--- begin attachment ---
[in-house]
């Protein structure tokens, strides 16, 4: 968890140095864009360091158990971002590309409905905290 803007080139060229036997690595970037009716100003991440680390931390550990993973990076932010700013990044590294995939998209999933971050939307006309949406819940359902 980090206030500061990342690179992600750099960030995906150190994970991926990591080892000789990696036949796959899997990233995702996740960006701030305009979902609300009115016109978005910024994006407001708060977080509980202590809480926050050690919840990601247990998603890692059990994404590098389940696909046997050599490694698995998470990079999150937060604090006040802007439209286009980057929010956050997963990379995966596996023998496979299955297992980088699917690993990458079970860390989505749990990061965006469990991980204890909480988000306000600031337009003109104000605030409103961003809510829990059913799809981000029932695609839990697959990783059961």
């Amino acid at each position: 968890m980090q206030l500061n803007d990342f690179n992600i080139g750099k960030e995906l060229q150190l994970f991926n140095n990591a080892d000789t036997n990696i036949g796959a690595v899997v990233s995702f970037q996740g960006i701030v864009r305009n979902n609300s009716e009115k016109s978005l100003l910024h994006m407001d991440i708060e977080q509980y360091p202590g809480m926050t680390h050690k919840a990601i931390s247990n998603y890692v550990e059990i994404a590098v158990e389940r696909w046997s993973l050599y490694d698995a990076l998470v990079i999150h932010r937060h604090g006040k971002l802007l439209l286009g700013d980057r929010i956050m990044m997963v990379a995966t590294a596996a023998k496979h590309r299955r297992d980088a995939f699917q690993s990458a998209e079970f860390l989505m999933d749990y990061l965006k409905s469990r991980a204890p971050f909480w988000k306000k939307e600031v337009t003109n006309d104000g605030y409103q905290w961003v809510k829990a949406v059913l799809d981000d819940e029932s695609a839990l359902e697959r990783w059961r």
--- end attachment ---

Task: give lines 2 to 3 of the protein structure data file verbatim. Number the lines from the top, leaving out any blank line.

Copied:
């Protein structure tokens, strides 16, 4: 968890140095864009360091158990971002590309409905905290 803007080139060229036997690595970037009716100003991440680390931390550990993973990076932010700013990044590294995939998209999933971050939307006309949406819940359902 980090206030500061990342690179992600750099960030995906150190994970991926990591080892000789990696036949796959899997990233995702996740960006701030305009979902609300009115016109978005910024994006407001708060977080509980202590809480926050050690919840990601247990998603890692059990994404590098389940696909046997050599490694698995998470990079999150937060604090006040802007439209286009980057929010956050997963990379995966596996023998496979299955297992980088699917690993990458079970860390989505749990990061965006469990991980204890909480988000306000600031337009003109104000605030409103961003809510829990059913799809981000029932695609839990697959990783059961």
């Amino acid at each position: 968890m980090q206030l500061n803007d990342f690179n992600i080139g750099k960030e995906l060229q150190l994970f991926n140095n990591a080892d000789t036997n990696i036949g796959a690595v899997v990233s995702f970037q996740g960006i701030v864009r305009n979902n609300s009716e009115k016109s978005l100003l910024h994006m407001d991440i708060e977080q509980y360091p202590g809480m926050t680390h050690k919840a990601i931390s247990n998603y890692v550990e059990i994404a590098v158990e389940r696909w046997s993973l050599y490694d698995a990076l998470v990079i999150h932010r937060h604090g006040k971002l802007l439209l286009g700013d980057r929010i956050m990044m997963v990379a995966t590294a596996a023998k496979h590309r299955r297992d980088a995939f699917q690993s990458a998209e079970f860390l989505m999933d749990y990061l965006k409905s469990r991980a204890p971050f909480w988000k306000k939307e600031v337009t003109n006309d104000g605030y409103q905290w961003v809510k829990a949406v059913l799809d981000d819940e029932s695609a839990l359902e697959r990783w059961r």